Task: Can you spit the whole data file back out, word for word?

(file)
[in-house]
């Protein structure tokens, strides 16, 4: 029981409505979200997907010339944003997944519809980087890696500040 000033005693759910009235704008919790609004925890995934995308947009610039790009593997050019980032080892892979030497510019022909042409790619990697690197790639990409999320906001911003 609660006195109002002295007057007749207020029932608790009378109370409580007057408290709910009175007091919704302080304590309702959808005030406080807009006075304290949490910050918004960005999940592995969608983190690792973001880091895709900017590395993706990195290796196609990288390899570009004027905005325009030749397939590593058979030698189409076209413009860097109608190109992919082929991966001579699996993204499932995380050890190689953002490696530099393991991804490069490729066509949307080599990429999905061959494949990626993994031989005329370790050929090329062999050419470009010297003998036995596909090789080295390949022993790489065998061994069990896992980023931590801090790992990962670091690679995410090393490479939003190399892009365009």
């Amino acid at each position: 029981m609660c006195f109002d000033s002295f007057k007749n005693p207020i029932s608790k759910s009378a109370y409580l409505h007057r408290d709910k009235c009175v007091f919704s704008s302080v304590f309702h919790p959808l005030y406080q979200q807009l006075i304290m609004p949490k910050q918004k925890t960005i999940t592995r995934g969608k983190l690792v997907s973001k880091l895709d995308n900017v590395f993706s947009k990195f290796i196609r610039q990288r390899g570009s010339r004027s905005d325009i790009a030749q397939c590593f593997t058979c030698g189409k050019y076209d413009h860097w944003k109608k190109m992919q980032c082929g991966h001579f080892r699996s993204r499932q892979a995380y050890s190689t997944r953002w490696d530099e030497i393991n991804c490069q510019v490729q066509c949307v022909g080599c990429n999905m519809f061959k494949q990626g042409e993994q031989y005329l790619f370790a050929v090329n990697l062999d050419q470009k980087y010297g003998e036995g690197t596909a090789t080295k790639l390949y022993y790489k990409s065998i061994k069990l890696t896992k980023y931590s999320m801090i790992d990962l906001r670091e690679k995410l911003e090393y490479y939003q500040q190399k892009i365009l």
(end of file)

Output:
[in-house]
């Protein structure tokens, strides 16, 4: 029981409505979200997907010339944003997944519809980087890696500040 000033005693759910009235704008919790609004925890995934995308947009610039790009593997050019980032080892892979030497510019022909042409790619990697690197790639990409999320906001911003 609660006195109002002295007057007749207020029932608790009378109370409580007057408290709910009175007091919704302080304590309702959808005030406080807009006075304290949490910050918004960005999940592995969608983190690792973001880091895709900017590395993706990195290796196609990288390899570009004027905005325009030749397939590593058979030698189409076209413009860097109608190109992919082929991966001579699996993204499932995380050890190689953002490696530099393991991804490069490729066509949307080599990429999905061959494949990626993994031989005329370790050929090329062999050419470009010297003998036995596909090789080295390949022993790489065998061994069990896992980023931590801090790992990962670091690679995410090393490479939003190399892009365009």
């Amino acid at each position: 029981m609660c006195f109002d000033s002295f007057k007749n005693p207020i029932s608790k759910s009378a109370y409580l409505h007057r408290d709910k009235c009175v007091f919704s704008s302080v304590f309702h919790p959808l005030y406080q979200q807009l006075i304290m609004p949490k910050q918004k925890t960005i999940t592995r995934g969608k983190l690792v997907s973001k880091l895709d995308n900017v590395f993706s947009k990195f290796i196609r610039q990288r390899g570009s010339r004027s905005d325009i790009a030749q397939c590593f593997t058979c030698g189409k050019y076209d413009h860097w944003k109608k190109m992919q980032c082929g991966h001579f080892r699996s993204r499932q892979a995380y050890s190689t997944r953002w490696d530099e030497i393991n991804c490069q510019v490729q066509c949307v022909g080599c990429n999905m519809f061959k494949q990626g042409e993994q031989y005329l790619f370790a050929v090329n990697l062999d050419q470009k980087y010297g003998e036995g690197t596909a090789t080295k790639l390949y022993y790489k990409s065998i061994k069990l890696t896992k980023y931590s999320m801090i790992d990962l906001r670091e690679k995410l911003e090393y490479y939003q500040q190399k892009i365009l």